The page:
The Return of Depression Economics and the Crisis of 2008

Krugmanbig1012 Over at the TPMCafe Book Club, Paul Krugman, Brad DeLong, Dean Baker, Robert Reich, Mark Thoma and Dana Chasin discuss Krugman's The Return of Depression Economics and the Crisis of 2008. Krugman:

This is a heavily revised new edition of The Return of Depression Economics, originally published 9 years ago. When I wrote the original version, I had Asia on my mind. Some people looked at the crisis that swept Southeast Asia and at Japan's monetary trap, and saw them as proof of the superiority of the American system. I looked at the same things and saw them as omens. I worried that similar things could happen to us. And now they have.

Right now the world economy is in a nosedive, and understanding what I call “depression economics” — the weird world you get into when even a zero interest rate isn't low enough, and a messed-up financial system is dragging down the real economy — is essential if we're going to avoid the worst.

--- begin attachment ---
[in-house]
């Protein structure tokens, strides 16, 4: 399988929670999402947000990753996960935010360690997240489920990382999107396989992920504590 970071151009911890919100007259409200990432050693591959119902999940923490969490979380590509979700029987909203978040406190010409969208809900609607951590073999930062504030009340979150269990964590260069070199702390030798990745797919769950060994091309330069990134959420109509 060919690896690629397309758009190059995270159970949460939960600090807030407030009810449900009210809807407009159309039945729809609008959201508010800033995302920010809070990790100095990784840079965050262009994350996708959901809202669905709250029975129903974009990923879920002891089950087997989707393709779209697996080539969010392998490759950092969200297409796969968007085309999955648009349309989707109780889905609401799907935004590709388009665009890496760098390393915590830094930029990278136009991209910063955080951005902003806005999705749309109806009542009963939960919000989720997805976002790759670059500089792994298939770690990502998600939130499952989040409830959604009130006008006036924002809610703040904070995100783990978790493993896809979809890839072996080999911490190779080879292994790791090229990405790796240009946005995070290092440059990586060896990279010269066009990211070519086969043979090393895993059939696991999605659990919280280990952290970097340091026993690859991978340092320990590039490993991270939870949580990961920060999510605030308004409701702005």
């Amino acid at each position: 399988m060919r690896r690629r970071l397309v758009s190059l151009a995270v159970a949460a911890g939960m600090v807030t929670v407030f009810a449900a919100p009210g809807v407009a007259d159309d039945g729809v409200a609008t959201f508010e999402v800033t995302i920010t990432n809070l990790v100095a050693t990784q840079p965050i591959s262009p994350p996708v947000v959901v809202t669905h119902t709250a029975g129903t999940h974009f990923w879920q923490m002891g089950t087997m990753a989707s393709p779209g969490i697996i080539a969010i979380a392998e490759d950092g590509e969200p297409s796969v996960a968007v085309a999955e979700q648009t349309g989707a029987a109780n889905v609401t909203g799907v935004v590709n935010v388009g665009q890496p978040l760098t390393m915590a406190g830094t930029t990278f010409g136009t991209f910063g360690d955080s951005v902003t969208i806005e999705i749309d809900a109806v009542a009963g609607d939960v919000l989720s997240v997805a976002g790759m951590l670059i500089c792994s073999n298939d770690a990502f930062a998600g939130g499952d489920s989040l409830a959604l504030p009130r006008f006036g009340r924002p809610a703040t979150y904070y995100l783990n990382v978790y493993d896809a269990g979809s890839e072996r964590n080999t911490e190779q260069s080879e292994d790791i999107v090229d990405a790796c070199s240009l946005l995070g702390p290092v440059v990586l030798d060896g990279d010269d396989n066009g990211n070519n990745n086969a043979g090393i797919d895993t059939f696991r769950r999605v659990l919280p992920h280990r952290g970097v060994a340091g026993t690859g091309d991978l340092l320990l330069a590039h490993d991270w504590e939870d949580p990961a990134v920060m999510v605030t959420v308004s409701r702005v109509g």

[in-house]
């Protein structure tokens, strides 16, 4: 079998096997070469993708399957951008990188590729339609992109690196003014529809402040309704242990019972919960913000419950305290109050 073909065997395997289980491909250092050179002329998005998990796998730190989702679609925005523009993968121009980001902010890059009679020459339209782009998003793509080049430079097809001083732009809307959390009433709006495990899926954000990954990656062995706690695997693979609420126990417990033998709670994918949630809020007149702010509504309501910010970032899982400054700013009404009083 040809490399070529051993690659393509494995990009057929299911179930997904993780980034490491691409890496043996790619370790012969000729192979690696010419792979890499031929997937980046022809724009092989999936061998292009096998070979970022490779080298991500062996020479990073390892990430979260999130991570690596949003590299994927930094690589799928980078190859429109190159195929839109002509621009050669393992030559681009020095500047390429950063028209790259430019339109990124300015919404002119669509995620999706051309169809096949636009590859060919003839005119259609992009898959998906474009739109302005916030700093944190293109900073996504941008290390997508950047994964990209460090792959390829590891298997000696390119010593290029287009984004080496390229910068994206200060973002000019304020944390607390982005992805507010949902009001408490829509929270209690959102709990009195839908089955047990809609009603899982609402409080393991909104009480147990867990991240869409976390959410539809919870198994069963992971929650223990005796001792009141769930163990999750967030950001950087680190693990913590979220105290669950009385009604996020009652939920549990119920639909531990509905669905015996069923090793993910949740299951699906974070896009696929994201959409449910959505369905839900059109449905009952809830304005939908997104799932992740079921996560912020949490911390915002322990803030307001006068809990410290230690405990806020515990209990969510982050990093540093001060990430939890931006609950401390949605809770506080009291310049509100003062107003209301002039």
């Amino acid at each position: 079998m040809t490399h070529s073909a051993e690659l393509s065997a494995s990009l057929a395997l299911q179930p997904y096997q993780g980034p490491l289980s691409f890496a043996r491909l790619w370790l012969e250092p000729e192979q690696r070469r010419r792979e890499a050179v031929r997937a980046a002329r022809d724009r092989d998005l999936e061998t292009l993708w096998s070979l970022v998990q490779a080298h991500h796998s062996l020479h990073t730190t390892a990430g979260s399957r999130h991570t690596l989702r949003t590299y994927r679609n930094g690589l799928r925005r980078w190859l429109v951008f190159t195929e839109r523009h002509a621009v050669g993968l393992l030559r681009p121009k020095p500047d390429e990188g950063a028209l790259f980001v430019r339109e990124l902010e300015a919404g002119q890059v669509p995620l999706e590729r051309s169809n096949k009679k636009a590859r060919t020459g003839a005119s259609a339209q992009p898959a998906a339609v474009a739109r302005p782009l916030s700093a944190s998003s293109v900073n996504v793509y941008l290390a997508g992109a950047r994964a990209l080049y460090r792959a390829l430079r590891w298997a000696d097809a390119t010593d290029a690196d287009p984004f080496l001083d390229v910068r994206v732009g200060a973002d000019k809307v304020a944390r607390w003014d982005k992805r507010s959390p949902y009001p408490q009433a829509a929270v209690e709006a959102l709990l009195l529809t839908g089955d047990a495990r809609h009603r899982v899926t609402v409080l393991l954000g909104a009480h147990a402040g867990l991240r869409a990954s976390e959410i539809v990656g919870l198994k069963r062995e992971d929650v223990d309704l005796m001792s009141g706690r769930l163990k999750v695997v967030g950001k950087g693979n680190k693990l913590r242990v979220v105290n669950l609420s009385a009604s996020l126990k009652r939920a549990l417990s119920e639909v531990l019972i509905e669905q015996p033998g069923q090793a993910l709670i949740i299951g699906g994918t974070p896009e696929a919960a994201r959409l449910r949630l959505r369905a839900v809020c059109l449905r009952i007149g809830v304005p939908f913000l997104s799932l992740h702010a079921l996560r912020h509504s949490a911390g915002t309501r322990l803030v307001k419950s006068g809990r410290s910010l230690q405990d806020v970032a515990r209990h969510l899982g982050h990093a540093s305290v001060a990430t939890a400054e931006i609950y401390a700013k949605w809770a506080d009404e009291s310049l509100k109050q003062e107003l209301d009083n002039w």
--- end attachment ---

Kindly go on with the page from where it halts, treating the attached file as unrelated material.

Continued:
The key thing, when you're in a situation like this, is realizing that normal rules don't apply. Ordinarily we'd welcome an increase in private saving; right now we're living in a world subject to the “paradox of thrift,” in which private virtue is public vice. Normally we want to be careful that public funds are spent wisely; right now the crucial thing is that they be spent fast. (John Maynard Keynes once suggested burying bottles of cash in coal mines and letting the private sector dig them up — not as a real proposal, but as a way of emphasizing the priority of supporting demand.)

Response at the book club.